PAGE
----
Stethee is a 21st Century Stethoscope for Self-Diagnosis

Stethee is a 21st Century Stethoscope for Self-Diagnosis

Some things need no improvement. At least, they haven’t for a very, very long time. Such items are usually so simple, that any change would only worsen them through complication. The vacuum flask. The Swiss Army Knife. The stapler. You might say that the medical equivalent is a stethoscope — an apparatus that has been amplifying the sound of our hearts, unchanged, for over seventy years. Now, it is finally time for an upgrade. Meet the Stethee: a smart, wireless, connected stethoscope for the 21st century.

Stethee No Text

Visually, the Stethee blends in with its ancestors. It is a classical, circular shape that is easy to hold, and it sports the traditional metallic sheen. But this heart monitor has no earphones. Depressing the central part of the Stethee switches it on, at which point it electronically picks up the rhythm from your chest, and mimics it with its own haptic feedback (i.e. vibration) and ring of LED lighting. These lights also illustrate the status of the device; blue says it is ready, green means everything is okay, orange suggests there is cause for concern, and red indicates disconnection.

Stethee App No Text

That alone would not be reason enough for interest, of course, but the Stethee has one other major feature. When combined with your smartphone and the official app, it will record the sound of your heart. This means you can look through your own data, and allow your doc to listen in on any apparent abnormalities. The system is quite capable of doing the  same for a baby in the womb, too.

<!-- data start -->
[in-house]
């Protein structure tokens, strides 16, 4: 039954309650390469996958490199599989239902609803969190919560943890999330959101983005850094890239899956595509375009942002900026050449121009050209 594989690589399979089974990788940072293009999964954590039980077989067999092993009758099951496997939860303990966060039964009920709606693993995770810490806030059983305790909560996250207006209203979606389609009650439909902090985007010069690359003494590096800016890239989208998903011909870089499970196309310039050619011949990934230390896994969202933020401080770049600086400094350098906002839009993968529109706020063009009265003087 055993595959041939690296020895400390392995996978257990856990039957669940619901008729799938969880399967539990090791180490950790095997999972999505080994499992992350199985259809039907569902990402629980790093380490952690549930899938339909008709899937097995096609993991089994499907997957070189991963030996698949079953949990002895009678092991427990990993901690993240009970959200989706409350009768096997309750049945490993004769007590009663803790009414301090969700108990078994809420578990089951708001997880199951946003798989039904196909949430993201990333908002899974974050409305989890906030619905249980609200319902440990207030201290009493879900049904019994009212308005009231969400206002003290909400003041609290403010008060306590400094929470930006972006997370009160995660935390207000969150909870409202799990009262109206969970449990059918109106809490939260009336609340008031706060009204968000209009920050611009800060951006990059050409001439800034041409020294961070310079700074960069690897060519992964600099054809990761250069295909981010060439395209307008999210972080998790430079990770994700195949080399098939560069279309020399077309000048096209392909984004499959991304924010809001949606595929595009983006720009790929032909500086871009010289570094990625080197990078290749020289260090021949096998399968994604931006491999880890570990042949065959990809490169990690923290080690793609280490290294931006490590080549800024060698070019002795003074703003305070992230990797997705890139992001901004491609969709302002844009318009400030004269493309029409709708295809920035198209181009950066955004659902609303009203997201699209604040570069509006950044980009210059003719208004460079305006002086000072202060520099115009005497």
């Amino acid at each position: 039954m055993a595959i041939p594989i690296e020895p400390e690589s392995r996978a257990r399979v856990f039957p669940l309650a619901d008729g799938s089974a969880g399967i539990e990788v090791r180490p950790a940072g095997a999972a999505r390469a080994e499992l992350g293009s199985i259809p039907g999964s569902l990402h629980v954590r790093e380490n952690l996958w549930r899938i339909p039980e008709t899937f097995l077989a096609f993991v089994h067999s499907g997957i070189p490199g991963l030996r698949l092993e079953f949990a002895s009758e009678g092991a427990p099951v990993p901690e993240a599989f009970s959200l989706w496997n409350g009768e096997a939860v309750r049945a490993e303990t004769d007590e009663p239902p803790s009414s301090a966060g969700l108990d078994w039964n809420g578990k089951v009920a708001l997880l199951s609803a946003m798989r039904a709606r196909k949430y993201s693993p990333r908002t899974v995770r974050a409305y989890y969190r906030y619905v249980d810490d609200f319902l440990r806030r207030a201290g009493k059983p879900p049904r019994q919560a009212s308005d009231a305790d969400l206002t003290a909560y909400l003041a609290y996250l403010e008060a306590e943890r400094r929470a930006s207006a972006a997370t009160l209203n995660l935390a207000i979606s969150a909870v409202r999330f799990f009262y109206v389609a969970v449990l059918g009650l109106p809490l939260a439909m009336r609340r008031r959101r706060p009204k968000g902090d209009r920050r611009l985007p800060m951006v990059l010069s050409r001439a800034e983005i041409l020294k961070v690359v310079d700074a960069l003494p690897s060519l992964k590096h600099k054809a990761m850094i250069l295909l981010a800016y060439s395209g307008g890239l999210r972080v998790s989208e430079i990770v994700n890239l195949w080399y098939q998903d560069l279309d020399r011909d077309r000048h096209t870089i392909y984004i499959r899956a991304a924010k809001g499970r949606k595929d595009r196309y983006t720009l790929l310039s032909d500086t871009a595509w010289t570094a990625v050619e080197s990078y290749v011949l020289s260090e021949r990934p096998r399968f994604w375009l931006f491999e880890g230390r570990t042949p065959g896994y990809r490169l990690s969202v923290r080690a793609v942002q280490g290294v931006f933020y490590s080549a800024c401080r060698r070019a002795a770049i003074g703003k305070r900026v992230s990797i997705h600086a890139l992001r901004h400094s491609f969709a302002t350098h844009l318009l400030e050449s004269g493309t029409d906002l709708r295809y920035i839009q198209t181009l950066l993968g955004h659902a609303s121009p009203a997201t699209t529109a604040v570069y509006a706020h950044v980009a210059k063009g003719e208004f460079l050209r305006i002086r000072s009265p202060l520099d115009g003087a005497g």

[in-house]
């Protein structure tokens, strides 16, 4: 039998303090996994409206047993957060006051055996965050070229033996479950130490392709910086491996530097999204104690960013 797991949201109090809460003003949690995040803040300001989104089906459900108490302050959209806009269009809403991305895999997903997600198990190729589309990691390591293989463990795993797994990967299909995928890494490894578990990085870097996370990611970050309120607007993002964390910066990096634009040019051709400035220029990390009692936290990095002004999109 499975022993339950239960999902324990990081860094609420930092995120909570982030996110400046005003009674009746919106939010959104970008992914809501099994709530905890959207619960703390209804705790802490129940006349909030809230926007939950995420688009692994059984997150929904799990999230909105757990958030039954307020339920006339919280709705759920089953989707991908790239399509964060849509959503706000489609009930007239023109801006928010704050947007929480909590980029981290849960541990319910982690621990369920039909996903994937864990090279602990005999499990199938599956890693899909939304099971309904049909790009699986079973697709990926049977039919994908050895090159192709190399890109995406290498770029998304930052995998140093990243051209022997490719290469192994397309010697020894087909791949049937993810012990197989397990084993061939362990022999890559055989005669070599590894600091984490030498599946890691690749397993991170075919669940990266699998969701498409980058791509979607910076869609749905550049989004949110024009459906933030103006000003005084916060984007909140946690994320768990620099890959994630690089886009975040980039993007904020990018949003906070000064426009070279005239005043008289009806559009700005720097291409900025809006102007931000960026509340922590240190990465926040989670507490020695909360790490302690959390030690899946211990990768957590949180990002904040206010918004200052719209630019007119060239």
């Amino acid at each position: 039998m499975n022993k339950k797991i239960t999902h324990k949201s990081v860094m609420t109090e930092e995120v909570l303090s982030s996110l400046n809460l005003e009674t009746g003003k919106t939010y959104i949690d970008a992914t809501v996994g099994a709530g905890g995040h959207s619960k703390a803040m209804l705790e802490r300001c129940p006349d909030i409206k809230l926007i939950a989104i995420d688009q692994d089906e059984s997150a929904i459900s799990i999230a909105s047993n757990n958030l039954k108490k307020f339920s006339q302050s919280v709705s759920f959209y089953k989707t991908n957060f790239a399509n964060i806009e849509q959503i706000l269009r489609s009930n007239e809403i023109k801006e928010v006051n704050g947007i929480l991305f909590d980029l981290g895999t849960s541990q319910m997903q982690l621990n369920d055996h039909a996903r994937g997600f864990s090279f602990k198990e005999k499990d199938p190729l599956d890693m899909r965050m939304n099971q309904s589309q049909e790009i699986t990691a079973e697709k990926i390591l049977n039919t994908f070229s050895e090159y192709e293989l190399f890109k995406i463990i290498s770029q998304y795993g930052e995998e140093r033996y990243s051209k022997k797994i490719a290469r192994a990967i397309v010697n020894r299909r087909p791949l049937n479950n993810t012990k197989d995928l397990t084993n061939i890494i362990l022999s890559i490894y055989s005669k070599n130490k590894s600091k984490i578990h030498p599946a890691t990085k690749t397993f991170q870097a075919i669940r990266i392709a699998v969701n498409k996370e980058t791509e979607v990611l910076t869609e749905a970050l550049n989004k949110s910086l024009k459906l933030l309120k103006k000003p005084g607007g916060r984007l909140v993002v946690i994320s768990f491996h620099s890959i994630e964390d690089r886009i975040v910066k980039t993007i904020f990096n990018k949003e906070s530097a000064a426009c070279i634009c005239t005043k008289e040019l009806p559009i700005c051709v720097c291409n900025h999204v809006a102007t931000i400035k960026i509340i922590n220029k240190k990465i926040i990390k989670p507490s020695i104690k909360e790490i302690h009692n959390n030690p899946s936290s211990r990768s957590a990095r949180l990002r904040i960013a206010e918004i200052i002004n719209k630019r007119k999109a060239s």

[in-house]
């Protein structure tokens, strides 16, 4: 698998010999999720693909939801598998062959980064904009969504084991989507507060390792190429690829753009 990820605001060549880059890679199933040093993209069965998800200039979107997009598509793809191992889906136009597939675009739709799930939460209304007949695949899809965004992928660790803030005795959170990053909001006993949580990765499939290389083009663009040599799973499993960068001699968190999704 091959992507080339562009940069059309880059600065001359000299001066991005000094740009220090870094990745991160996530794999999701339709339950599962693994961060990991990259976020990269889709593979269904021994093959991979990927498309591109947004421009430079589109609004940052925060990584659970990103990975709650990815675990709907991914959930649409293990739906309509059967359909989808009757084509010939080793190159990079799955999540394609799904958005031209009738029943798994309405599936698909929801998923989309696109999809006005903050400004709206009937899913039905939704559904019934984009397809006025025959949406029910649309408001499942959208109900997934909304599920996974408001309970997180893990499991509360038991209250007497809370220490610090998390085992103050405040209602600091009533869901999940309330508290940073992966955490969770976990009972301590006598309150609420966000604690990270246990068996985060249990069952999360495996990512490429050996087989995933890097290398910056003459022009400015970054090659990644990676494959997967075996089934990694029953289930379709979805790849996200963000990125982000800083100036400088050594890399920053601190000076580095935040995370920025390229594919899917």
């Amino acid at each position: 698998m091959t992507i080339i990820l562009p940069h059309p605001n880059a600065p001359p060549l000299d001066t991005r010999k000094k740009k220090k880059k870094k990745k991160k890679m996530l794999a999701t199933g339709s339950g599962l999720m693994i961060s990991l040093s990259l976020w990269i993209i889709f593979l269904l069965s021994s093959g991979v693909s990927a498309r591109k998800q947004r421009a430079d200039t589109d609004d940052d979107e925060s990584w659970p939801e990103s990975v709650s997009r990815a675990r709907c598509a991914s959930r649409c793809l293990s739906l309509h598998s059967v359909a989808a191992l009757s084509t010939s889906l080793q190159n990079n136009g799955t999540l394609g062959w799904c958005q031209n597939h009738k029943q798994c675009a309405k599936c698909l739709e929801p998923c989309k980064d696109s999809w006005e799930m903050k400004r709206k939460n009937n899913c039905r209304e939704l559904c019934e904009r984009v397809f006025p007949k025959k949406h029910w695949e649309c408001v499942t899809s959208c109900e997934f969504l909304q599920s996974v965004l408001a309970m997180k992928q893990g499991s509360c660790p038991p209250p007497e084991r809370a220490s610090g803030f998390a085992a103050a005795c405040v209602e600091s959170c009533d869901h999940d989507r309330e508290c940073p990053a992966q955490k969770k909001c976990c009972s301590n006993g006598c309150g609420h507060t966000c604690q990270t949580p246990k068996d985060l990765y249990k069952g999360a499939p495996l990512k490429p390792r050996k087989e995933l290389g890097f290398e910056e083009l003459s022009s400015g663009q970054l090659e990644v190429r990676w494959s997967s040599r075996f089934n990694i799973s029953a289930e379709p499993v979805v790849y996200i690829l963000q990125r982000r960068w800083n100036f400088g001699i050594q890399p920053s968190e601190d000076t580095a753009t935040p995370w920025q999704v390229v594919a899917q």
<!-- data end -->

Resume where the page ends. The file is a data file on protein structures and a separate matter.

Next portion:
Those wanting to get their hands on this health aid will have to wait until next September for the final version to be released, and cough up (excuse the pun) $249, although there is the small matter of $750,000 of funding for the project to find first. Kickstarter’s generous community is currently seeing to that, though, with around a third of the money already raised at the time of writing.

To find out more about the technology and development of the Stethee, see the Kickstarter project page.

Meet Mark Myerson

Mark is best known for writing about apps, but he also loves the tactile, hardware side of technology. Being a professional photographer, he's pretty handy with a camera, and he's a self-confessed tweetaholic.
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